With its relatively new entry into the region as compared to its conventional counterpart, the challenge for the Takaful industry and specifically the Takaful operators to achieve full potential, is to bring new products and technologies to customers, and offer a reasonable pricing of risks alongside efficient business processes.
There is significant potential for consolidation among regional Takaful operators. Countries like Indonesia and Malaysia, for example, with significantly larger populations that the GCC, have achieved deeper penetration with fewer Takaful operators.
Consolidation of Takaful companies in the future may boost growth prospects by instilling greater confidence among customers. Fewer and larger Takaful companies, with larger financial resources will lead to greater financial stability and better ability to compete while focusing on improved risk pricing. In addition, customer trust must be promoted by focusing on corporate governance and ensuring adherence to new regulatory standards. For example, with the recent regulatory changes, new opportunities to demonstrate customer value are opening up, such as mandatory medical insurance and better customer service and response times, all of which point to prospects for greater growth for Takaful companies, especially in the UAE.
The writer is the CEO of Noor Takaful. Views expressed in the column are the writer’s own and do not reflect that of the newspaper.

(Gulf News Banking / 25 April 2016)
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Monday, 25 April 2016

INCEIF takes islamic finance education to a global level

Daud Vicary Abdullah is a British converted Muslim who since 2011 has been President and CEO of INCEIF, the International Centre for Islamic Finance. Also known as the Global University for Islamic Finance, INCEIF was founded in 2006 by Bank Negara Malaysia, the Central Bank, to attend to the need for human capital development in this field. Since then, its leaders have worked to establish the institution as an elite education center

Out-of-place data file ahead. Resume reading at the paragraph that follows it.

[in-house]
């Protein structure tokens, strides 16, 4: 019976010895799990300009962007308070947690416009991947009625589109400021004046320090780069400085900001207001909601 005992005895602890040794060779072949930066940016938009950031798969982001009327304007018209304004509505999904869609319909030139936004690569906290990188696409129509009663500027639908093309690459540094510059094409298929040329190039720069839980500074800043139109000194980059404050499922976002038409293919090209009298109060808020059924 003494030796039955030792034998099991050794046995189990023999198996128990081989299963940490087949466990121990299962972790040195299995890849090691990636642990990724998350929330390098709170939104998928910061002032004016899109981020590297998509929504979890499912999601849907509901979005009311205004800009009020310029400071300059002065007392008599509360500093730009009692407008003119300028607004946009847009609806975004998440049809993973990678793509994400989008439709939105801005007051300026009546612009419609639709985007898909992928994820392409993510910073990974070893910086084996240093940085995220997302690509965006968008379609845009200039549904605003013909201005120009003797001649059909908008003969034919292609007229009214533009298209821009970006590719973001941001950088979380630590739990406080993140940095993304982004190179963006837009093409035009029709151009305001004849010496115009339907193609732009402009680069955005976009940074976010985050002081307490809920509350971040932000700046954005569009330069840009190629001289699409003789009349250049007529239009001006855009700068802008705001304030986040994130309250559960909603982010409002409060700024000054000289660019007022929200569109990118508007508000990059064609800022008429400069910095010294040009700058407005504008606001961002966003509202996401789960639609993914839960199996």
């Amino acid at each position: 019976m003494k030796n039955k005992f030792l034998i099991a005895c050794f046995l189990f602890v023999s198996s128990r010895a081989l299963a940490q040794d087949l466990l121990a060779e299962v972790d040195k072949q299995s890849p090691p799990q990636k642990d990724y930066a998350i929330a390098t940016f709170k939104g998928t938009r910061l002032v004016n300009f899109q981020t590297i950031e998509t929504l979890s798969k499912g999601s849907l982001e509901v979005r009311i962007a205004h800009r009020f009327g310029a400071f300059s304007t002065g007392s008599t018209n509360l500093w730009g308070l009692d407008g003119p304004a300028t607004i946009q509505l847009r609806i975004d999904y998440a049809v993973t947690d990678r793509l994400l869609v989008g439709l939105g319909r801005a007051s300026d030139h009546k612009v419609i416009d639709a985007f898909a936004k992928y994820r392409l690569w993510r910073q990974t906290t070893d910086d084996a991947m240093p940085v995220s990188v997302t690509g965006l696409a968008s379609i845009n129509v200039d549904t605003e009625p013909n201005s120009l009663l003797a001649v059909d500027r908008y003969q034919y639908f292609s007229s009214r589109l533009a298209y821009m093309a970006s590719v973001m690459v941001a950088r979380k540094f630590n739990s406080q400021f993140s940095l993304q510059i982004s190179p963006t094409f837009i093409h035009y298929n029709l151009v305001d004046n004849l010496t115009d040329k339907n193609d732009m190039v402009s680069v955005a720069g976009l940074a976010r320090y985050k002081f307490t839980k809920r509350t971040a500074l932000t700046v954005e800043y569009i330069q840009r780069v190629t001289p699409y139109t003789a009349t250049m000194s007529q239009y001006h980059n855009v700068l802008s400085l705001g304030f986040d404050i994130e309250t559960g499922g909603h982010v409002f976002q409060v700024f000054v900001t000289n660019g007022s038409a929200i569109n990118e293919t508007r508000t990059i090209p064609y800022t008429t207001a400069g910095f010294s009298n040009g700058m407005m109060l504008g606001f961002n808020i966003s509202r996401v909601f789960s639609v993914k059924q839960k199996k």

Education is one of the main challenges, not only in Malaysia but in the world. Can you explain what you are doing at INCEIF and why it is so important?
Malaysia has grown and developed its Islamic finance sector and it has grown quite steadily internally. And there was a reasonable array of self-taught experts. First, there was the creation of Bank Islam and then we started a second bank and opened Islamic windows, and thirdly, we thought about moving away from Islamic windows and having separate banks or subsidiaries. At that point, from about 2003 to 2005, it started becoming obvious that Islamic banking was really taking off and along with it came a huge shortage of skilled and capable resources to lead this kind of expansion. In 2005 I was the first managing director of a new Islamic bank.

There were some “major stars” in the market and companies paid large transfer fees to get them. The central bank paid attention to this problem and did many things. For example, they implemented a scheme by which if you wanted to do this high transfer fee thing, you had to pay a penalty: you had to pay six months’ salary into a fund, which was controlled by the Central Bank. And that fund started funding projects. A part of this was used to set up INCEIF.

There was no specific Islamic finance higher education programs before. The first one, the Chartered Islamic Finance Professional, was launched in 2007. Between 2005 and 2011 - when I was appointed here, not as an academic but as an industry expert - the university grew and developed, forming a number of strategic relationships with other universities around the world to provide Islamic finance education while extending its own repertoire: it started taking on Ph.D research students and it also developed a more academic Master’s program.

We currently have close to 2,000 students from 85 countries; 1,200 of those students are online, they do not come to campus. So we have built a global network. We have a reasonable number of UK students. Our number of students has grown a lot and so has our credibility. We have forged partnerships with important finance institutions. Two years ago, we were considered an official partner of the World Bank, which partners only with two other universities in the world: Oxford and Harvard. We are being assessed now by international business school standards by the AACSB (The Association to Advance Collegiate Schools of Business), in order to become globally accredited. A lot of this has been reached through the vision of Governor Zeti (Tan Sri Dato’ Sri Dr. Zeti Akhtar Aziz, Governor of Bank Negara Malaysia), and many others, but she has been very much the driving force. She has been the most significant figure in Islamic finance.